Recently we had a really unusual fault with one of the UPSs that we maintain. The UPS is a 200kVA Delphys Green Power model from Socomec. It is about 4 years old and has been very reliable and easy to maintain to date.
We had performed a routine half yearly service the week before and found the UPS and batteries to be in good condition. So we were surprised to receive an after hours call to say that there was a rectifier alarm. A quick investigation didn’t identify a cause and after a restart the UPS was running correctly again.
24 hours later, another after hours call, the rectifier alarm was back. Again the UPS restarted fine but this time I organised to carry out a thorough examination the next day. With the help of the Socomec support staff we poured over the parameters and configuration of the UPS. Nothing unusual. We scoured through the log files and debug menus. The only pattern we could see was that the faults had occurred a minute after the boost charge mode had finished.
So we forced the UPS out of boost mode and sure enough the rectifier alarm sprang up. Again we combed through the log files and debug menu. But there was nothing to indicate what the root cause of the fault was.
I went out to the battery bank to see if there was any clues out there. Sure enough there was a plastic smell that hadn’t been present before. I checked the string voltage and the shelf voltages but they all appeared normal. I scanned the strings for temperature to see if one cell was overheating. As I relayed these details back to the Socomec engineer, he suggested that a battery short to earth would bring up a rectifier alarm. I measured the DC voltage from a battery terminal to earth and to my surprise there was 170V present (zero volts expected). Working back along the string I found that the top battery in the string had shorted to earth.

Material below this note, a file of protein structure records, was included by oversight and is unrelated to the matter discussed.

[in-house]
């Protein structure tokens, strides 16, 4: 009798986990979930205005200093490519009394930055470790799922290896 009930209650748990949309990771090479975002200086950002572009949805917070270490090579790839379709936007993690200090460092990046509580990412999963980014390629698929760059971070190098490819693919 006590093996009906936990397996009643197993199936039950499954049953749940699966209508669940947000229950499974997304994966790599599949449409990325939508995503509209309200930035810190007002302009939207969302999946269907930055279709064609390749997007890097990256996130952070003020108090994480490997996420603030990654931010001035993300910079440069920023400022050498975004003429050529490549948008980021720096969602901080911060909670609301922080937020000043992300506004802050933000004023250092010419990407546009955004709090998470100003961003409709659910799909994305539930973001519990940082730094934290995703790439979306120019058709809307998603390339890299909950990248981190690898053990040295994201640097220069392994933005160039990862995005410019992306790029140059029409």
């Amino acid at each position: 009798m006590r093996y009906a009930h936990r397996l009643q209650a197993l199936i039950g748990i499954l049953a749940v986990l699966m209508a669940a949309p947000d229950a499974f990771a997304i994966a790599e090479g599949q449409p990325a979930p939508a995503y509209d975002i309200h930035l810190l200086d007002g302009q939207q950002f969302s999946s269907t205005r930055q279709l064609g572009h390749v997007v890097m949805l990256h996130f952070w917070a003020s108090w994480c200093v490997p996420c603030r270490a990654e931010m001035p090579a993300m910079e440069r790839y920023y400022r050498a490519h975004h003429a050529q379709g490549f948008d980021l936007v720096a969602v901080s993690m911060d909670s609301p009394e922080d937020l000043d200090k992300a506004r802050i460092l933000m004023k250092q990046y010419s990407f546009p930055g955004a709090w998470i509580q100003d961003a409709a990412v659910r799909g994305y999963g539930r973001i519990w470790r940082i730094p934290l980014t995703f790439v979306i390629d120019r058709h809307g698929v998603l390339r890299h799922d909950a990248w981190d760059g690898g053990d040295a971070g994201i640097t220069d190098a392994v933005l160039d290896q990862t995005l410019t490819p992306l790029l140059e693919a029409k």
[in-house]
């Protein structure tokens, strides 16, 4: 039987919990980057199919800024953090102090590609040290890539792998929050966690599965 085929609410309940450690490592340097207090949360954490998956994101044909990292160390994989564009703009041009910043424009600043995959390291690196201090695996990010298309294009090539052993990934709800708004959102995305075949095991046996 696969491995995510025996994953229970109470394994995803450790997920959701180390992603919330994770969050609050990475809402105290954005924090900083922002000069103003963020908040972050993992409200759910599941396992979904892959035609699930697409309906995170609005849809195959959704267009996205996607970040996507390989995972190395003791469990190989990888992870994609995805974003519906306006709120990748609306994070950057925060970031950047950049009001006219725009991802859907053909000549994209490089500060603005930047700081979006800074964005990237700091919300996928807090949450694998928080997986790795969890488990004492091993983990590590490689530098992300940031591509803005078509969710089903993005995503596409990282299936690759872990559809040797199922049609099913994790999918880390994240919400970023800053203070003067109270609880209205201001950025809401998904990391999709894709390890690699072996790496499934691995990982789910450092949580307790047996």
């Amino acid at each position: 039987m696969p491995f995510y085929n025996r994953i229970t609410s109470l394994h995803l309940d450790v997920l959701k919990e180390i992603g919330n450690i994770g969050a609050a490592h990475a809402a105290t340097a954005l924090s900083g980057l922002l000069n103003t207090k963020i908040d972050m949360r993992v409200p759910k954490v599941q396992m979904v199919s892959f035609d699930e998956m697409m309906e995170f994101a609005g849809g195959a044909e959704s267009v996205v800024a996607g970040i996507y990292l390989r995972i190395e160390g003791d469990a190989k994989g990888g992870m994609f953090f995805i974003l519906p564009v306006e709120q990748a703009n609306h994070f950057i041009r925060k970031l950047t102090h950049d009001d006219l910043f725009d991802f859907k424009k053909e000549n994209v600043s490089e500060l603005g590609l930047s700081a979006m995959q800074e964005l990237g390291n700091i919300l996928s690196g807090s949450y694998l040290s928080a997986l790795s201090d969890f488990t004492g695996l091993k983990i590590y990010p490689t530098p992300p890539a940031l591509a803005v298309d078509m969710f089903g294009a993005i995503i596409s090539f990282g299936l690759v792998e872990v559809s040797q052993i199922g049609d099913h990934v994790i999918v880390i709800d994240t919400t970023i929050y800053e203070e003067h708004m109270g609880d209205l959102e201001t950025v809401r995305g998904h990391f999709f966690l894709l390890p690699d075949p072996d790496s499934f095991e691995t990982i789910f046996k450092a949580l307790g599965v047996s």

With the battery disconnected I was able to get a better look at the break down.
It is hard for me to say exactly what the cause of this fault is. Clearly the plastic insulating outer shell of the battery has failed. Any mechanical damage or cracking of the plastic could be the cause however it is difficult to identify now that the battery has flashed over to earth. Some possible causes or factors that would make this more likely to occur include:
- A manufacturing defect in the battery that has taken 4 years to wear through
- A drop or placement on a hard edge during installation (the battery hasn’t been moved since it was installed 4 years ago)
- The battery may have been placed on a sliver of metal or some other contaminant piercing the plastic during installation
- The lack of temperature control of the room housing the batteries could lead to earlier ageing of the plastic as well as increased expansion and contraction of the battery cell
- The modern transformer-less UPSs may place higher insulation demands on the battery bank due to the non-isolated nature of the power transmission from mains to the batteries.
I haven’t witnessed a fault like this before, though I have heard a few stories from others. Fortunately this UPS has three strings of batteries so we were able to isolate this string and still leave the customer with several hours of runtime. A week later, equipped with new batteries I was back onsite, and after a clean up of the shelf and some extra insulation the UPS was back running at its full capacity.